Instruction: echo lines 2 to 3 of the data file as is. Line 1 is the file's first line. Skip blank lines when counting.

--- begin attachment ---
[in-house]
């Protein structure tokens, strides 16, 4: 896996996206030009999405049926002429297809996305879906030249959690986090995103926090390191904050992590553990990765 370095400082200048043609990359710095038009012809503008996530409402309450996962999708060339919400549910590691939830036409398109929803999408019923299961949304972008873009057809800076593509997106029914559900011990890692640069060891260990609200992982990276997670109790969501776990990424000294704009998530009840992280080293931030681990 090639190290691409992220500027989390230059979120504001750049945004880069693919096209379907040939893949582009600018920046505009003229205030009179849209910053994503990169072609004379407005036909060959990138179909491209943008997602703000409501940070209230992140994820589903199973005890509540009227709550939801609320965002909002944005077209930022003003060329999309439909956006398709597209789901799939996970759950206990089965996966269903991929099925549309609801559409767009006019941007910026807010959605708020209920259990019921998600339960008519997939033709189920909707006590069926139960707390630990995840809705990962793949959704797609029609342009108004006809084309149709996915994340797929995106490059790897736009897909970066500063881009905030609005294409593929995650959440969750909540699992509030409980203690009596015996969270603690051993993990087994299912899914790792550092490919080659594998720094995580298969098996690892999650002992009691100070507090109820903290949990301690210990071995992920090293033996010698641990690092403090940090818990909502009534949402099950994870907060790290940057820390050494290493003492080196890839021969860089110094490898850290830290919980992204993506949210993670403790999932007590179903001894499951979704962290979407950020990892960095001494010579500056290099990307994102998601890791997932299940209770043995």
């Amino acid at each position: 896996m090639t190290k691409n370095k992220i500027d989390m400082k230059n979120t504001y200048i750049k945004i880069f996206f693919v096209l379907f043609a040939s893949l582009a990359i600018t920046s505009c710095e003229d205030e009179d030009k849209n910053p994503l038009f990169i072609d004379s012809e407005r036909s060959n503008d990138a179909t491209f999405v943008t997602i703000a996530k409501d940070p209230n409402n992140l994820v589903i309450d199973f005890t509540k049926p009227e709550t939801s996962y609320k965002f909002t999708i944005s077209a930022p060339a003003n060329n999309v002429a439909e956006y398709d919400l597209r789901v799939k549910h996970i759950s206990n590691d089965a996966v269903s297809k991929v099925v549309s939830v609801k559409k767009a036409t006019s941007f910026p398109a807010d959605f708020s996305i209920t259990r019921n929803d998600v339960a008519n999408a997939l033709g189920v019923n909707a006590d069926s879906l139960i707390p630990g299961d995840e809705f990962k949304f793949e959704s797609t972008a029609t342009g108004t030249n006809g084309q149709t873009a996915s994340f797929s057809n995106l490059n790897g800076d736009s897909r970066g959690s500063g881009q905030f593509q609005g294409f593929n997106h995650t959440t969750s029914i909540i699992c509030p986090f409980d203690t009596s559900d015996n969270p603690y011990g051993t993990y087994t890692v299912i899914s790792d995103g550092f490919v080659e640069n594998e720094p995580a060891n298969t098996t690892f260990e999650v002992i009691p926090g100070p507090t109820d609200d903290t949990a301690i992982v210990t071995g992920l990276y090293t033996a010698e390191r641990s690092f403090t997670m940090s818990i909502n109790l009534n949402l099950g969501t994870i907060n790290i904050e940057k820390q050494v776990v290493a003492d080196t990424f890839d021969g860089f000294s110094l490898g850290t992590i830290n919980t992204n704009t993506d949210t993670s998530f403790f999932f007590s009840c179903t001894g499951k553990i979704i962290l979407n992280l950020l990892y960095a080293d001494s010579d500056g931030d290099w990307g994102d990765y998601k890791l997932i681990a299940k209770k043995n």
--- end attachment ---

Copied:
């Protein structure tokens, strides 16, 4: 896996996206030009999405049926002429297809996305879906030249959690986090995103926090390191904050992590553990990765 370095400082200048043609990359710095038009012809503008996530409402309450996962999708060339919400549910590691939830036409398109929803999408019923299961949304972008873009057809800076593509997106029914559900011990890692640069060891260990609200992982990276997670109790969501776990990424000294704009998530009840992280080293931030681990 090639190290691409992220500027989390230059979120504001750049945004880069693919096209379907040939893949582009600018920046505009003229205030009179849209910053994503990169072609004379407005036909060959990138179909491209943008997602703000409501940070209230992140994820589903199973005890509540009227709550939801609320965002909002944005077209930022003003060329999309439909956006398709597209789901799939996970759950206990089965996966269903991929099925549309609801559409767009006019941007910026807010959605708020209920259990019921998600339960008519997939033709189920909707006590069926139960707390630990995840809705990962793949959704797609029609342009108004006809084309149709996915994340797929995106490059790897736009897909970066500063881009905030609005294409593929995650959440969750909540699992509030409980203690009596015996969270603690051993993990087994299912899914790792550092490919080659594998720094995580298969098996690892999650002992009691100070507090109820903290949990301690210990071995992920090293033996010698641990690092403090940090818990909502009534949402099950994870907060790290940057820390050494290493003492080196890839021969860089110094490898850290830290919980992204993506949210993670403790999932007590179903001894499951979704962290979407950020990892960095001494010579500056290099990307994102998601890791997932299940209770043995």
């Amino acid at each position: 896996m090639t190290k691409n370095k992220i500027d989390m400082k230059n979120t504001y200048i750049k945004i880069f996206f693919v096209l379907f043609a040939s893949l582009a990359i600018t920046s505009c710095e003229d205030e009179d030009k849209n910053p994503l038009f990169i072609d004379s012809e407005r036909s060959n503008d990138a179909t491209f999405v943008t997602i703000a996530k409501d940070p209230n409402n992140l994820v589903i309450d199973f005890t509540k049926p009227e709550t939801s996962y609320k965002f909002t999708i944005s077209a930022p060339a003003n060329n999309v002429a439909e956006y398709d919400l597209r789901v799939k549910h996970i759950s206990n590691d089965a996966v269903s297809k991929v099925v549309s939830v609801k559409k767009a036409t006019s941007f910026p398109a807010d959605f708020s996305i209920t259990r019921n929803d998600v339960a008519n999408a997939l033709g189920v019923n909707a006590d069926s879906l139960i707390p630990g299961d995840e809705f990962k949304f793949e959704s797609t972008a029609t342009g108004t030249n006809g084309q149709t873009a996915s994340f797929s057809n995106l490059n790897g800076d736009s897909r970066g959690s500063g881009q905030f593509q609005g294409f593929n997106h995650t959440t969750s029914i909540i699992c509030p986090f409980d203690t009596s559900d015996n969270p603690y011990g051993t993990y087994t890692v299912i899914s790792d995103g550092f490919v080659e640069n594998e720094p995580a060891n298969t098996t690892f260990e999650v002992i009691p926090g100070p507090t109820d609200d903290t949990a301690i992982v210990t071995g992920l990276y090293t033996a010698e390191r641990s690092f403090t997670m940090s818990i909502n109790l009534n949402l099950g969501t994870i907060n790290i904050e940057k820390q050494v776990v290493a003492d080196t990424f890839d021969g860089f000294s110094l490898g850290t992590i830290n919980t992204n704009t993506d949210t993670s998530f403790f999932f007590s009840c179903t001894g499951k553990i979704i962290l979407n992280l950020l990892y960095a080293d001494s010579d500056g931030d290099w990307g994102d990765y998601k890791l997932i681990a299940k209770k043995n």